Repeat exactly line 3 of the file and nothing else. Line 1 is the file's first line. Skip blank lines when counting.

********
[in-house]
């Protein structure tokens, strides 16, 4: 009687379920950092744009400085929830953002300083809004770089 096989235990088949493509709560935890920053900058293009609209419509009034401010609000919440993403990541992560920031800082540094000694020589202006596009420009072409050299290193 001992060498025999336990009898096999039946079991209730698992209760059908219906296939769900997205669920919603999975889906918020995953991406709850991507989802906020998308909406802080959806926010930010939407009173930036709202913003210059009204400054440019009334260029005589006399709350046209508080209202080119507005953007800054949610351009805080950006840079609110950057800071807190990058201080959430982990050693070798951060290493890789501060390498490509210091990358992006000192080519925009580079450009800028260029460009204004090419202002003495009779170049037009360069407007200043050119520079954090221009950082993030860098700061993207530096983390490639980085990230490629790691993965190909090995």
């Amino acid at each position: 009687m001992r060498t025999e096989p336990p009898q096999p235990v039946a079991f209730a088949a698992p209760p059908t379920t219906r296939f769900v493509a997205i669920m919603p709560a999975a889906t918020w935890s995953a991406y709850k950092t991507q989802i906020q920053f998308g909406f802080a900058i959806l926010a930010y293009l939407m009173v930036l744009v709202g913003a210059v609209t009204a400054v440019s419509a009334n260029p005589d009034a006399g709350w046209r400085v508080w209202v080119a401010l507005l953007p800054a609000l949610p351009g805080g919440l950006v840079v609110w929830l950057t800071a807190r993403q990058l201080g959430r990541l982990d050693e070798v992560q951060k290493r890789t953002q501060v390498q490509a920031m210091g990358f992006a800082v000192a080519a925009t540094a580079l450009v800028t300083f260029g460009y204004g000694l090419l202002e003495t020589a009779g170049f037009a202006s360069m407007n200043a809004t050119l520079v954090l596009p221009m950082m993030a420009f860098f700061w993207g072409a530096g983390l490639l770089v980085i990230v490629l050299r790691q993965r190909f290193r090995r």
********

């Amino acid at each position: 009687m001992r060498t025999e096989p336990p009898q096999p235990v039946a079991f209730a088949a698992p209760p059908t379920t219906r296939f769900v493509a997205i669920m919603p709560a999975a889906t918020w935890s995953a991406y709850k950092t991507q989802i906020q920053f998308g909406f802080a900058i959806l926010a930010y293009l939407m009173v930036l744009v709202g913003a210059v609209t009204a400054v440019s419509a009334n260029p005589d009034a006399g709350w046209r400085v508080w209202v080119a401010l507005l953007p800054a609000l949610p351009g805080g919440l950006v840079v609110w929830l950057t800071a807190r993403q990058l201080g959430r990541l982990d050693e070798v992560q951060k290493r890789t953002q501060v390498q490509a920031m210091g990358f992006a800082v000192a080519a925009t540094a580079l450009v800028t300083f260029g460009y204004g000694l090419l202002e003495t020589a009779g170049f037009a202006s360069m407007n200043a809004t050119l520079v954090l596009p221009m950082m993030a420009f860098f700061w993207g072409a530096g983390l490639l770089v980085i990230v490629l050299r790691q993965r190909f290193r090995r």